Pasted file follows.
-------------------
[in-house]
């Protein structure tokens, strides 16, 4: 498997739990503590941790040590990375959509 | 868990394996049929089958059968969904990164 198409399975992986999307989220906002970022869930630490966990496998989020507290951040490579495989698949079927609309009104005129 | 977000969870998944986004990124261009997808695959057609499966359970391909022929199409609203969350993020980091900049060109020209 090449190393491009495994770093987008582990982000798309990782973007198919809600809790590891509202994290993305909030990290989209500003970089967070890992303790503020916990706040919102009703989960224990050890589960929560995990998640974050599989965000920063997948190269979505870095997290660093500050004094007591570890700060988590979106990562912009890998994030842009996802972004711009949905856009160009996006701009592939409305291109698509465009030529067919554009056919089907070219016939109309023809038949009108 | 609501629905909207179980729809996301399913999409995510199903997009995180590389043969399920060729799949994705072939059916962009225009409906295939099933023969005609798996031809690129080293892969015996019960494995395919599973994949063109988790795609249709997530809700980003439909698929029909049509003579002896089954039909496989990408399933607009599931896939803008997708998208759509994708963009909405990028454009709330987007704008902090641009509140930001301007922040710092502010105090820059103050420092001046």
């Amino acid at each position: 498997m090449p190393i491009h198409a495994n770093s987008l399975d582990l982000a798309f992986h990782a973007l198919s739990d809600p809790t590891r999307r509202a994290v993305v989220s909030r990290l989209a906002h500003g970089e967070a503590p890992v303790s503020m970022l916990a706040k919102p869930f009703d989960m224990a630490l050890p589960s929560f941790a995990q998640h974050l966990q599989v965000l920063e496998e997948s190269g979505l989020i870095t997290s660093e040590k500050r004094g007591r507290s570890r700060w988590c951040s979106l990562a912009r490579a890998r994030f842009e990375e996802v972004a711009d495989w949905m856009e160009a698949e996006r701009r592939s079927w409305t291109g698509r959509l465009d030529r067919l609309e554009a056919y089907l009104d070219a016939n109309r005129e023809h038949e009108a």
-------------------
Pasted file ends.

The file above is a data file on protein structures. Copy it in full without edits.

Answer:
[in-house]
């Protein structure tokens, strides 16, 4: 498997739990503590941790040590990375959509 | 868990394996049929089958059968969904990164 198409399975992986999307989220906002970022869930630490966990496998989020507290951040490579495989698949079927609309009104005129 | 977000969870998944986004990124261009997808695959057609499966359970391909022929199409609203969350993020980091900049060109020209 090449190393491009495994770093987008582990982000798309990782973007198919809600809790590891509202994290993305909030990290989209500003970089967070890992303790503020916990706040919102009703989960224990050890589960929560995990998640974050599989965000920063997948190269979505870095997290660093500050004094007591570890700060988590979106990562912009890998994030842009996802972004711009949905856009160009996006701009592939409305291109698509465009030529067919554009056919089907070219016939109309023809038949009108 | 609501629905909207179980729809996301399913999409995510199903997009995180590389043969399920060729799949994705072939059916962009225009409906295939099933023969005609798996031809690129080293892969015996019960494995395919599973994949063109988790795609249709997530809700980003439909698929029909049509003579002896089954039909496989990408399933607009599931896939803008997708998208759509994708963009909405990028454009709330987007704008902090641009509140930001301007922040710092502010105090820059103050420092001046």
């Amino acid at each position: 498997m090449p190393i491009h198409a495994n770093s987008l399975d582990l982000a798309f992986h990782a973007l198919s739990d809600p809790t590891r999307r509202a994290v993305v989220s909030r990290l989209a906002h500003g970089e967070a503590p890992v303790s503020m970022l916990a706040k919102p869930f009703d989960m224990a630490l050890p589960s929560f941790a995990q998640h974050l966990q599989v965000l920063e496998e997948s190269g979505l989020i870095t997290s660093e040590k500050r004094g007591r507290s570890r700060w988590c951040s979106l990562a912009r490579a890998r994030f842009e990375e996802v972004a711009d495989w949905m856009e160009a698949e996006r701009r592939s079927w409305t291109g698509r959509l465009d030529r067919l609309e554009a056919y089907l009104d070219a016939n109309r005129e023809h038949e009108a």